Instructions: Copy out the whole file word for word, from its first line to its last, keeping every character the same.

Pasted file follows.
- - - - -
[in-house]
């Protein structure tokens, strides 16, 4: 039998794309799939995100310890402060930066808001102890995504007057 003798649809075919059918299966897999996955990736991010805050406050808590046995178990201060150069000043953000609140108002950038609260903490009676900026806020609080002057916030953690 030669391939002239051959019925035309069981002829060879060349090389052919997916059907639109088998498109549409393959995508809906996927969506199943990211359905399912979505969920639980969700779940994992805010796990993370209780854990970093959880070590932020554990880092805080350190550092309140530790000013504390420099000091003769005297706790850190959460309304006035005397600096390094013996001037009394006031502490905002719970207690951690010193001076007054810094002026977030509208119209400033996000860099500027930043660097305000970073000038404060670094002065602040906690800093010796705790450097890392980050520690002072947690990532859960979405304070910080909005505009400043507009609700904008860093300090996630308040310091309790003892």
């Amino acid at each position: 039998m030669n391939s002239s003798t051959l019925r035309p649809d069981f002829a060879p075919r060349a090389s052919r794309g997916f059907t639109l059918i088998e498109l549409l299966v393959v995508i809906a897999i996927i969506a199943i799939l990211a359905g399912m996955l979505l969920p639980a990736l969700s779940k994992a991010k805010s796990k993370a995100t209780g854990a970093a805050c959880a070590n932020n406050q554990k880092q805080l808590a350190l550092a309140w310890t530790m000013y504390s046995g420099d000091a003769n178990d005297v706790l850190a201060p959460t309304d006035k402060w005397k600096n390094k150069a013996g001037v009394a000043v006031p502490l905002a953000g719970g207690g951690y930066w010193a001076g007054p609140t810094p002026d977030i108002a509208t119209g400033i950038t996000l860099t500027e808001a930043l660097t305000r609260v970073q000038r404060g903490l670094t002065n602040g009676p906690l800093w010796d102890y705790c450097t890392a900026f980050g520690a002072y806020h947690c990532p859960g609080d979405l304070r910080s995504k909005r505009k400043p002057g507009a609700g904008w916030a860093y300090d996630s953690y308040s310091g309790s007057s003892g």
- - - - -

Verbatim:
[in-house]
């Protein structure tokens, strides 16, 4: 039998794309799939995100310890402060930066808001102890995504007057 003798649809075919059918299966897999996955990736991010805050406050808590046995178990201060150069000043953000609140108002950038609260903490009676900026806020609080002057916030953690 030669391939002239051959019925035309069981002829060879060349090389052919997916059907639109088998498109549409393959995508809906996927969506199943990211359905399912979505969920639980969700779940994992805010796990993370209780854990970093959880070590932020554990880092805080350190550092309140530790000013504390420099000091003769005297706790850190959460309304006035005397600096390094013996001037009394006031502490905002719970207690951690010193001076007054810094002026977030509208119209400033996000860099500027930043660097305000970073000038404060670094002065602040906690800093010796705790450097890392980050520690002072947690990532859960979405304070910080909005505009400043507009609700904008860093300090996630308040310091309790003892």
């Amino acid at each position: 039998m030669n391939s002239s003798t051959l019925r035309p649809d069981f002829a060879p075919r060349a090389s052919r794309g997916f059907t639109l059918i088998e498109l549409l299966v393959v995508i809906a897999i996927i969506a199943i799939l990211a359905g399912m996955l979505l969920p639980a990736l969700s779940k994992a991010k805010s796990k993370a995100t209780g854990a970093a805050c959880a070590n932020n406050q554990k880092q805080l808590a350190l550092a309140w310890t530790m000013y504390s046995g420099d000091a003769n178990d005297v706790l850190a201060p959460t309304d006035k402060w005397k600096n390094k150069a013996g001037v009394a000043v006031p502490l905002a953000g719970g207690g951690y930066w010193a001076g007054p609140t810094p002026d977030i108002a509208t119209g400033i950038t996000l860099t500027e808001a930043l660097t305000r609260v970073q000038r404060g903490l670094t002065n602040g009676p906690l800093w010796d102890y705790c450097t890392a900026f980050g520690a002072y806020h947690c990532p859960g609080d979405l304070r910080s995504k909005r505009k400043p002057g507009a609700g904008w916030a860093y300090d996630s953690y308040s310091g309790s007057s003892g």